Ask Finney: Skimming devices, pothole refunds, vehicle lemon laws

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7 On Your Side's Consumer Expert Michael Finney answers your consumer questions.

7 On Your Side's Consumer Expert Michael Finney answers your consumer questions.

Question 1:

Andrew asked on Twitter: How can a consumer sniff out a card skimming device before putting their own card through a system?

Answer 1:

It can be hard. Skimmers are credit and debit card readers crooks use to steal your information at gas pumps, ATM's and the like. Those that are installed in the machines are undetectable, but many are placed outside, and for those, you should check for any signs of tampering, like a loose or ill fitting card slot or keypad or mismatched colors, or if it just looks different. It never hurts to move to the next machine. And use readers where there is good lighting, and closest to attendants.

Question 2:

Richie asks: I hit a big pothole in Oakland that cracked my rim, and was forced to buy a new one. How do I get the city to reimburse me?

Answer 2:

You file a claim with the City of Oakland. And do it now, you only get six months from when the incident occurred. Make sure you name the street where you hit the pothole, include pictures of the damage, and a copy of the receipt for the new rim. Here is a link to the City of Oakland's website.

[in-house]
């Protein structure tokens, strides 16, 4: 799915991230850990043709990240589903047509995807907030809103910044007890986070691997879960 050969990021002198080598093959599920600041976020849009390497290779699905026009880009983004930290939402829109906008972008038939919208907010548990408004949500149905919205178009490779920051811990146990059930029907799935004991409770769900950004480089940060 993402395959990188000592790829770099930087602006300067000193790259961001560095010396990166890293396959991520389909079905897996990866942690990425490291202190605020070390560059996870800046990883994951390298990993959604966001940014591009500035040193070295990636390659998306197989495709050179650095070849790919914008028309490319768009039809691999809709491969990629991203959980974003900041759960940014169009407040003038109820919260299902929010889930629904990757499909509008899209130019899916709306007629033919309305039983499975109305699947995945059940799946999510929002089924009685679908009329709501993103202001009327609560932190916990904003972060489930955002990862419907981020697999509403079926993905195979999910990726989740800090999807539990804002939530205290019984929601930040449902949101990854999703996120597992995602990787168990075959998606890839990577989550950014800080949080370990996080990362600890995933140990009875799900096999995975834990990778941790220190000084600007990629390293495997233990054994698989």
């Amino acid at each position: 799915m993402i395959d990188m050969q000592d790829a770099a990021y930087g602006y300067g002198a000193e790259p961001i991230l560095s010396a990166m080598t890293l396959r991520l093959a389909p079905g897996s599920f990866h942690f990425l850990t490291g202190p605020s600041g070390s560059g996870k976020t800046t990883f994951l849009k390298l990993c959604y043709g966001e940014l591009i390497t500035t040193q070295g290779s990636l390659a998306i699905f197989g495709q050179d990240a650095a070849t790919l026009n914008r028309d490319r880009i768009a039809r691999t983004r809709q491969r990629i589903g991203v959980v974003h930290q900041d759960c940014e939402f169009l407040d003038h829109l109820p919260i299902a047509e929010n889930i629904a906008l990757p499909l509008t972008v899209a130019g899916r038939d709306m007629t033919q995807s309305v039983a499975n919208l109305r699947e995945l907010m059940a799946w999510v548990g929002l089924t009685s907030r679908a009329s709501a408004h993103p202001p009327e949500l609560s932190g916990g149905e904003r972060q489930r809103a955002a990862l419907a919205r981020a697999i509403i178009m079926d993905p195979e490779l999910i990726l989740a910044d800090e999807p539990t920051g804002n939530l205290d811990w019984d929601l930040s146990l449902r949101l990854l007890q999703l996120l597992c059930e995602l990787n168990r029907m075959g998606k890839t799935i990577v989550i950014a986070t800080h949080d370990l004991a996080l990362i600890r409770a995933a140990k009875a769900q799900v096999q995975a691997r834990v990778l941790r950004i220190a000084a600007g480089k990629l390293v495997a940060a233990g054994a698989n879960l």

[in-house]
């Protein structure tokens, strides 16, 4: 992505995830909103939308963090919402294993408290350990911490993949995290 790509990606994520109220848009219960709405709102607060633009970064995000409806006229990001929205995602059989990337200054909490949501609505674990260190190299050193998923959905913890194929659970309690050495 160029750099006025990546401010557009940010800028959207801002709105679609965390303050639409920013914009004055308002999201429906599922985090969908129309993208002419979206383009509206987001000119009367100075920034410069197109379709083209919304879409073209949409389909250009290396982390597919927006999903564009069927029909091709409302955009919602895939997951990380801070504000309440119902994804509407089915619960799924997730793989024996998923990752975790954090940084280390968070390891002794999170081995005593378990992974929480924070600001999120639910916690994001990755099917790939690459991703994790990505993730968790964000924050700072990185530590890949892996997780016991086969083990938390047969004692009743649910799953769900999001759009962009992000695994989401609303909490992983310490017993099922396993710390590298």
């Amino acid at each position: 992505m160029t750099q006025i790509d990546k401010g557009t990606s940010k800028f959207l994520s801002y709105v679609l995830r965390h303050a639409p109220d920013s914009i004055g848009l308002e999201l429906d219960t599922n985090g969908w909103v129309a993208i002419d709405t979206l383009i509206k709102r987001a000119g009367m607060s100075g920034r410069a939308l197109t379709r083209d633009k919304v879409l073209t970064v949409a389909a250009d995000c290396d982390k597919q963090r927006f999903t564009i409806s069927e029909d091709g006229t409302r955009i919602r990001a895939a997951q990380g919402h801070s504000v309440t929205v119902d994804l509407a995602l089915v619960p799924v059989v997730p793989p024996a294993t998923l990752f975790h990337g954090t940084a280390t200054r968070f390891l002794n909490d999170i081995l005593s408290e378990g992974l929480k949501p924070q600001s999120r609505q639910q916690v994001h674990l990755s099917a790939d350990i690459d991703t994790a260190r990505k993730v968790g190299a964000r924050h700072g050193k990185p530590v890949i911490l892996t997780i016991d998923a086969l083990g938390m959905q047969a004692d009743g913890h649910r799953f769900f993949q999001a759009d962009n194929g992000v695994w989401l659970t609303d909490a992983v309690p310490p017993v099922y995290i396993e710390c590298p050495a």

Question 3:

The final question comes from a different Andrew: Does the lemon law apply to a 2012 car with 50,000 miles? We have taken it to the dealer five times for the same issue under warranty, and have had no success.

Answer 3:

Yes, the lemon law applies to cars still under the original manufacturer's warranty. If the company has had a reasonable amount of attempts to repair, you may have a lemon. The general rule of thumb is four repair attempts or 30 days in the shop, but those are just guides. If the issue is safety-related, two attempts or even less can qualify. A good starting point for you is to contact the Bar Association and get a free consultation with a lemon law attorney.

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